I’m not saying that this parable Jesus told was wrong and demonstrated an unjust householder. But for our modern ears, right now in the United States, as our nation begins to become aware of just how damaging slave-holding was, dangerous child labor practices and low-wage women’s jobs have been, setting before our faithful and generous congregation these realities is important before I explore Jesus’ goal of telling the parable to his followers.
To this body of Christ, St. Paul’s, the parable serves two purposes. One is to call us to seek justice for unfair wage practices.
The other purpose is to call us to believe the true nature of God. God’s endless mercy. God’s abundant grace and favor and love that God gives us freely and completely without having earned them. God is the householder. God’s gifts are never “behind door number 3” like on the TV bargaining program, “Let’s Make a Deal.”
“Monty, I’ll give up the deluxe gas grill for what’s behind Door Number 3.”
No! No matter who you are, no matter how late you come to faith, the Kingdom of God is like receiving every bit of what God has to offer no matter how late; no matter how we’ve strayed in the meantime. It’s not to be bargained for. God doesn’t want “the gas grill!”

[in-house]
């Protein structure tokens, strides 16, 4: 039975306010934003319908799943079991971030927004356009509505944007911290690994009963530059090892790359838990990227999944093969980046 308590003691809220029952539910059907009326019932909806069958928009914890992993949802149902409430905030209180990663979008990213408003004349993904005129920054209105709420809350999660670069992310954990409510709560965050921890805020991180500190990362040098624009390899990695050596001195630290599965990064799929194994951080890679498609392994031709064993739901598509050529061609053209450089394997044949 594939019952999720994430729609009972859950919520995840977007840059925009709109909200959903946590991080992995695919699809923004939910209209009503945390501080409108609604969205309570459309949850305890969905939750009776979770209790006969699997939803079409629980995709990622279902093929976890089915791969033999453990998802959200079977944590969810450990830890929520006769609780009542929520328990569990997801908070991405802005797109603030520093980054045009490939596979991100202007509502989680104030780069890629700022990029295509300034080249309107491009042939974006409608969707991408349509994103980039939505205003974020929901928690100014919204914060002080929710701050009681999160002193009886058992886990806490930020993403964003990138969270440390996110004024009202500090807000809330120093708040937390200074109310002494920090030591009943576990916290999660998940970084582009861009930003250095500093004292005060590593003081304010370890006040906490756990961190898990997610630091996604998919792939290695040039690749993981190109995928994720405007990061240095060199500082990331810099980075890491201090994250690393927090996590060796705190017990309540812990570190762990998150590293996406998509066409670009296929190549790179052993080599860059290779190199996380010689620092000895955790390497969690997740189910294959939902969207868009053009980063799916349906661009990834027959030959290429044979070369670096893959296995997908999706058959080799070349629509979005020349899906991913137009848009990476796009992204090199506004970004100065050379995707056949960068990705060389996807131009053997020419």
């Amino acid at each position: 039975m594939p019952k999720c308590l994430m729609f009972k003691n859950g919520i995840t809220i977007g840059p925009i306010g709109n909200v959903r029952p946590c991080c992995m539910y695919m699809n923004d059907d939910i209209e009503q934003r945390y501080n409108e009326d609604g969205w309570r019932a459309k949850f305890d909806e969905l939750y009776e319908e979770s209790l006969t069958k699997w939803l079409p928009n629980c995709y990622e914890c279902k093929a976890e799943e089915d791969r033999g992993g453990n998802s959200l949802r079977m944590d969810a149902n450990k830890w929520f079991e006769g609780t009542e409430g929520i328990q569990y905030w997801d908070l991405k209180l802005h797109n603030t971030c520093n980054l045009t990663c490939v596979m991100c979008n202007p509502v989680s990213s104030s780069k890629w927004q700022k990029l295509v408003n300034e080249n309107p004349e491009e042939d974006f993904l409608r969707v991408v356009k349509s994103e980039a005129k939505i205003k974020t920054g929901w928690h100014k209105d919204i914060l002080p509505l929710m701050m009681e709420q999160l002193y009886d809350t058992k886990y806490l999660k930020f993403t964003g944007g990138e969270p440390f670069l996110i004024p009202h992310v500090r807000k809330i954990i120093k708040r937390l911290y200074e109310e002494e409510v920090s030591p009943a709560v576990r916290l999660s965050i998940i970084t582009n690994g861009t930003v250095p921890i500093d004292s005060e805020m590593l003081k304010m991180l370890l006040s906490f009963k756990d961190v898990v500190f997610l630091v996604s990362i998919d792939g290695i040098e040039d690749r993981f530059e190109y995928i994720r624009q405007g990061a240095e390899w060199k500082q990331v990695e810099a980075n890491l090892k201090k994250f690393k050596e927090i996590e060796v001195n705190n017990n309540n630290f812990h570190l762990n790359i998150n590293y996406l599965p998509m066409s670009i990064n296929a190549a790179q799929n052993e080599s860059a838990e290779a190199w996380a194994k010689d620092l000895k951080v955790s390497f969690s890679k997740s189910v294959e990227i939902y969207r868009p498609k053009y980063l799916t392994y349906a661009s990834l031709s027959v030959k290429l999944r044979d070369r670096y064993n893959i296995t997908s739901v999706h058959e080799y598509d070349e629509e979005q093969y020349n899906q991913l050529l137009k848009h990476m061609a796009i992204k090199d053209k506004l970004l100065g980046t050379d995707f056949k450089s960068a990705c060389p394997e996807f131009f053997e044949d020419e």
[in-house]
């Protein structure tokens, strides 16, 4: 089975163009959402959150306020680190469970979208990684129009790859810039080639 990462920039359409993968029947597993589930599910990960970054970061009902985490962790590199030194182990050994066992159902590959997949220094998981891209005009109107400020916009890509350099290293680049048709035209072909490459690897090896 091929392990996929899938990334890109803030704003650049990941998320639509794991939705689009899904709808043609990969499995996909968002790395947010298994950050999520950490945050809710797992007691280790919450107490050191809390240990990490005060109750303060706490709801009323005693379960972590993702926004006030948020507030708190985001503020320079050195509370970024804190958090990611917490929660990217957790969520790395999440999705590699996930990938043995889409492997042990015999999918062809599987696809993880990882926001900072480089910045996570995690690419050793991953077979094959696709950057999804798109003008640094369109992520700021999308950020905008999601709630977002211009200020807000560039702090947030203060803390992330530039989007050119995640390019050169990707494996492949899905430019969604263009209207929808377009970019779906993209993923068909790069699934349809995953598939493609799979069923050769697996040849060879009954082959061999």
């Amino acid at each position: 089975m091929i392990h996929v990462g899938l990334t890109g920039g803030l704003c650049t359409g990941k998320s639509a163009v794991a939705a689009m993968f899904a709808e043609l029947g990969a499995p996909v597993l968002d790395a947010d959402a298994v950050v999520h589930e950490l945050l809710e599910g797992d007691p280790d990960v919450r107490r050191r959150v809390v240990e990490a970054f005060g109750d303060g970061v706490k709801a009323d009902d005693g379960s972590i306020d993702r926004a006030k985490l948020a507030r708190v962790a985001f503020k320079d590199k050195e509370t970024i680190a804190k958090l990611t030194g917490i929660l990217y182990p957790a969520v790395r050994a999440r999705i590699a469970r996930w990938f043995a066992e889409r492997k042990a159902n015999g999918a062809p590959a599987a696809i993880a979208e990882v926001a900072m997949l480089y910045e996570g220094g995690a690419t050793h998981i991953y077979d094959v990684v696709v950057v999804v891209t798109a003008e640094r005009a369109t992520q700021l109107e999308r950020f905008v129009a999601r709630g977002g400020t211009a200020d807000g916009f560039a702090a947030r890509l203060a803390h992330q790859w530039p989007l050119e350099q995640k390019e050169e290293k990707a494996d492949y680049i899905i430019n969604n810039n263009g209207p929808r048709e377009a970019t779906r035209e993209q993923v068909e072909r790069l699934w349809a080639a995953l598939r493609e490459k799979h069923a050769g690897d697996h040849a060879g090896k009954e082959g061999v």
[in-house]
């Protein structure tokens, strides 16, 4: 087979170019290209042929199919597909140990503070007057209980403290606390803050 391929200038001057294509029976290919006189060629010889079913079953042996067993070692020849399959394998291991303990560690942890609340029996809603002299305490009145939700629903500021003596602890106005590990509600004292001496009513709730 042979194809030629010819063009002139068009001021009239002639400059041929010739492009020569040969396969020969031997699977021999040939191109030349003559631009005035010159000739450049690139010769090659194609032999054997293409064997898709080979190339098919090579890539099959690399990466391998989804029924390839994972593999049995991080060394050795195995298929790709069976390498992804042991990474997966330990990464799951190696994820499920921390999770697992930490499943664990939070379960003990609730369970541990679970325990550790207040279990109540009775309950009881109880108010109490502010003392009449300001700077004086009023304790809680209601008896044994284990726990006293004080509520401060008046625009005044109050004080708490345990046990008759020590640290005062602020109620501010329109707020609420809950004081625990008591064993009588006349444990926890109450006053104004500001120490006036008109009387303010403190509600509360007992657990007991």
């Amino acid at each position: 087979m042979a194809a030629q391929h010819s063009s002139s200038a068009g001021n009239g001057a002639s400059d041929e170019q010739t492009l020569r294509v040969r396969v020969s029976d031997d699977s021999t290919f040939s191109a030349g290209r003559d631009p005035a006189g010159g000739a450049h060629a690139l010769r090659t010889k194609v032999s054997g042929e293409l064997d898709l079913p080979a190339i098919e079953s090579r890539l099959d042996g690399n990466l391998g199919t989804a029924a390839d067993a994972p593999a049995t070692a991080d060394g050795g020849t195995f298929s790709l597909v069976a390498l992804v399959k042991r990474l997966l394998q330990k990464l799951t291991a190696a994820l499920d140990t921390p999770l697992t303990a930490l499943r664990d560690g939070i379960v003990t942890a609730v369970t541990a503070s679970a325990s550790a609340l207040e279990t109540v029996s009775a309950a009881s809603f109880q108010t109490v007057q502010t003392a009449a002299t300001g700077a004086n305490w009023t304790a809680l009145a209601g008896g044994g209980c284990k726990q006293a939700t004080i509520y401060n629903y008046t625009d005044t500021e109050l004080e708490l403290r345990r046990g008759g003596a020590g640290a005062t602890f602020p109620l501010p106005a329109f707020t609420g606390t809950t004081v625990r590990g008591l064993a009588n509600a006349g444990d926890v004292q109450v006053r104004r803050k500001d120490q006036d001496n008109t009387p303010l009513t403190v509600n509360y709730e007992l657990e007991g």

Jesus was hoping to help his followers mature in their faith as he was making his path to Jerusalem and his end. They were still a bit “green” and needed to fully understand the nature of God.
The set up for this parable is in chapter 19. There are two stories that help us understand wealth and the paradoxical nature of God’s Kingdom. The rich young man asks Jesus what he can do to enter the Kingdom of God, to earn it. “I’ve followed all the righteous laws to the letter,” he says. Jesus gave him the answer. “Let go of your wealth and give it to the poor. It’s holding you back. Give it away and follow me.” That was too much and the man turned around and went away.
Jesus then turns to his disciples and says, “It is easier for a camel to go through the eye of a needle than a rich man to enter into the Kingdom of God.” They didn’t like that Jesus said this because they thought he might be judging them. They took on a self-righteous attitude spoken out loud by Peter’s complaint, “Look here, Jesus, look at us, your closest followers. We have given up everything to follow you. We were following you from the very beginning. Aren’t we on the inside? What will happen with us?”